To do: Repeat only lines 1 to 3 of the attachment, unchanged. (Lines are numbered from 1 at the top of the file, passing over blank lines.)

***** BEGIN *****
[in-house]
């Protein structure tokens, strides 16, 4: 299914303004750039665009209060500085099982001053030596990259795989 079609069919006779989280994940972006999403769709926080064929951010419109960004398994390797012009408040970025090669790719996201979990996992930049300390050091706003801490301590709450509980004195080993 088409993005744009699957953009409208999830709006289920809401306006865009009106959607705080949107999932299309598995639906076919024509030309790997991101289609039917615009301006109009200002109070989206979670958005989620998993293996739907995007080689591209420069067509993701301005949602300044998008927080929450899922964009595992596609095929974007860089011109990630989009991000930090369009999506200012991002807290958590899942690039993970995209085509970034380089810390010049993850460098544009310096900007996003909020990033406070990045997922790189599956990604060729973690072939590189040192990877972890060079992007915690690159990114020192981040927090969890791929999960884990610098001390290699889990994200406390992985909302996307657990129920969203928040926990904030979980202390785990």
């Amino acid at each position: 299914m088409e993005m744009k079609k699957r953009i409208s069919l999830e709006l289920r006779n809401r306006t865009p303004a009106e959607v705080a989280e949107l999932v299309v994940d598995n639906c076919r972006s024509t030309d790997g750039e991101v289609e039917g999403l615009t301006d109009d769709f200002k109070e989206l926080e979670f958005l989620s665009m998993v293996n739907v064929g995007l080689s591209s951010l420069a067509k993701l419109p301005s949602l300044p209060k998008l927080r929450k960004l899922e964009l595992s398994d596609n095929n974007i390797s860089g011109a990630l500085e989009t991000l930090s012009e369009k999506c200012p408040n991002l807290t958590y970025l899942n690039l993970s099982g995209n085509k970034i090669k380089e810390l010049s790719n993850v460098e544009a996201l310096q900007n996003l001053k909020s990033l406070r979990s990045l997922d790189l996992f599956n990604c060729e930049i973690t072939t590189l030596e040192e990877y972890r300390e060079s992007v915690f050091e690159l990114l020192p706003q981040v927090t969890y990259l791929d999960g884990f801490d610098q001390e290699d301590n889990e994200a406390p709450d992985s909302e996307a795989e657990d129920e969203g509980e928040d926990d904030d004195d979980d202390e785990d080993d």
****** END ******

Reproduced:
[in-house]
């Protein structure tokens, strides 16, 4: 299914303004750039665009209060500085099982001053030596990259795989 079609069919006779989280994940972006999403769709926080064929951010419109960004398994390797012009408040970025090669790719996201979990996992930049300390050091706003801490301590709450509980004195080993 088409993005744009699957953009409208999830709006289920809401306006865009009106959607705080949107999932299309598995639906076919024509030309790997991101289609039917615009301006109009200002109070989206979670958005989620998993293996739907995007080689591209420069067509993701301005949602300044998008927080929450899922964009595992596609095929974007860089011109990630989009991000930090369009999506200012991002807290958590899942690039993970995209085509970034380089810390010049993850460098544009310096900007996003909020990033406070990045997922790189599956990604060729973690072939590189040192990877972890060079992007915690690159990114020192981040927090969890791929999960884990610098001390290699889990994200406390992985909302996307657990129920969203928040926990904030979980202390785990």
């Amino acid at each position: 299914m088409e993005m744009k079609k699957r953009i409208s069919l999830e709006l289920r006779n809401r306006t865009p303004a009106e959607v705080a989280e949107l999932v299309v994940d598995n639906c076919r972006s024509t030309d790997g750039e991101v289609e039917g999403l615009t301006d109009d769709f200002k109070e989206l926080e979670f958005l989620s665009m998993v293996n739907v064929g995007l080689s591209s951010l420069a067509k993701l419109p301005s949602l300044p209060k998008l927080r929450k960004l899922e964009l595992s398994d596609n095929n974007i390797s860089g011109a990630l500085e989009t991000l930090s012009e369009k999506c200012p408040n991002l807290t958590y970025l899942n690039l993970s099982g995209n085509k970034i090669k380089e810390l010049s790719n993850v460098e544009a996201l310096q900007n996003l001053k909020s990033l406070r979990s990045l997922d790189l996992f599956n990604c060729e930049i973690t072939t590189l030596e040192e990877y972890r300390e060079s992007v915690f050091e690159l990114l020192p706003q981040v927090t969890y990259l791929d999960g884990f801490d610098q001390e290699d301590n889990e994200a406390p709450d992985s909302e996307a795989e657990d129920e969203g509980e928040d926990d904030d004195d979980d202390e785990d080993d």